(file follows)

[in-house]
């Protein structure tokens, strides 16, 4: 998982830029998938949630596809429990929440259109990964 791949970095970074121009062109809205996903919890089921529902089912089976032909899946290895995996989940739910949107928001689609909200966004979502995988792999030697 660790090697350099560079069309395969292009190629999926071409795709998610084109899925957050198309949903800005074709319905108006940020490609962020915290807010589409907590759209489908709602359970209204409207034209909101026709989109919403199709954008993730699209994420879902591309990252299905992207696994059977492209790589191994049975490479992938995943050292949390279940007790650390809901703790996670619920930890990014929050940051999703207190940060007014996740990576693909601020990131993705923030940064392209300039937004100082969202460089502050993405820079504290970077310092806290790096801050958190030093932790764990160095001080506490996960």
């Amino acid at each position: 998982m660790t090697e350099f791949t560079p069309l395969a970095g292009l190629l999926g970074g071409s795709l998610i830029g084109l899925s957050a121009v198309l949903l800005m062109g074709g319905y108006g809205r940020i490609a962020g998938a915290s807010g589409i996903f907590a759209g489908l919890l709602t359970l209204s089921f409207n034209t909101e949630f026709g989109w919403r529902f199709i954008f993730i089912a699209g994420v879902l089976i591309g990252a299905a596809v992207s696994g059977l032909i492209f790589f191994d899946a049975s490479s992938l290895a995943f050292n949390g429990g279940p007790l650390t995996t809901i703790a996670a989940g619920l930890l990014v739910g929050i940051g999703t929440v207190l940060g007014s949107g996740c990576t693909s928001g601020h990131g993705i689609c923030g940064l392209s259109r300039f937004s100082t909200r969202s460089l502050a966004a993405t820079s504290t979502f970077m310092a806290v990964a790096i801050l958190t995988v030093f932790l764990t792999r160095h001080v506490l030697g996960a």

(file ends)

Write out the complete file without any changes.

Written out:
[in-house]
């Protein structure tokens, strides 16, 4: 998982830029998938949630596809429990929440259109990964 791949970095970074121009062109809205996903919890089921529902089912089976032909899946290895995996989940739910949107928001689609909200966004979502995988792999030697 660790090697350099560079069309395969292009190629999926071409795709998610084109899925957050198309949903800005074709319905108006940020490609962020915290807010589409907590759209489908709602359970209204409207034209909101026709989109919403199709954008993730699209994420879902591309990252299905992207696994059977492209790589191994049975490479992938995943050292949390279940007790650390809901703790996670619920930890990014929050940051999703207190940060007014996740990576693909601020990131993705923030940064392209300039937004100082969202460089502050993405820079504290970077310092806290790096801050958190030093932790764990160095001080506490996960």
């Amino acid at each position: 998982m660790t090697e350099f791949t560079p069309l395969a970095g292009l190629l999926g970074g071409s795709l998610i830029g084109l899925s957050a121009v198309l949903l800005m062109g074709g319905y108006g809205r940020i490609a962020g998938a915290s807010g589409i996903f907590a759209g489908l919890l709602t359970l209204s089921f409207n034209t909101e949630f026709g989109w919403r529902f199709i954008f993730i089912a699209g994420v879902l089976i591309g990252a299905a596809v992207s696994g059977l032909i492209f790589f191994d899946a049975s490479s992938l290895a995943f050292n949390g429990g279940p007790l650390t995996t809901i703790a996670a989940g619920l930890l990014v739910g929050i940051g999703t929440v207190l940060g007014s949107g996740c990576t693909s928001g601020h990131g993705i689609c923030g940064l392209s259109r300039f937004s100082t909200r969202s460089l502050a966004a993405t820079s504290t979502f970077m310092a806290v990964a790096i801050l958190t995988v030093f932790l764990t792999r160095h001080v506490l030697g996960a």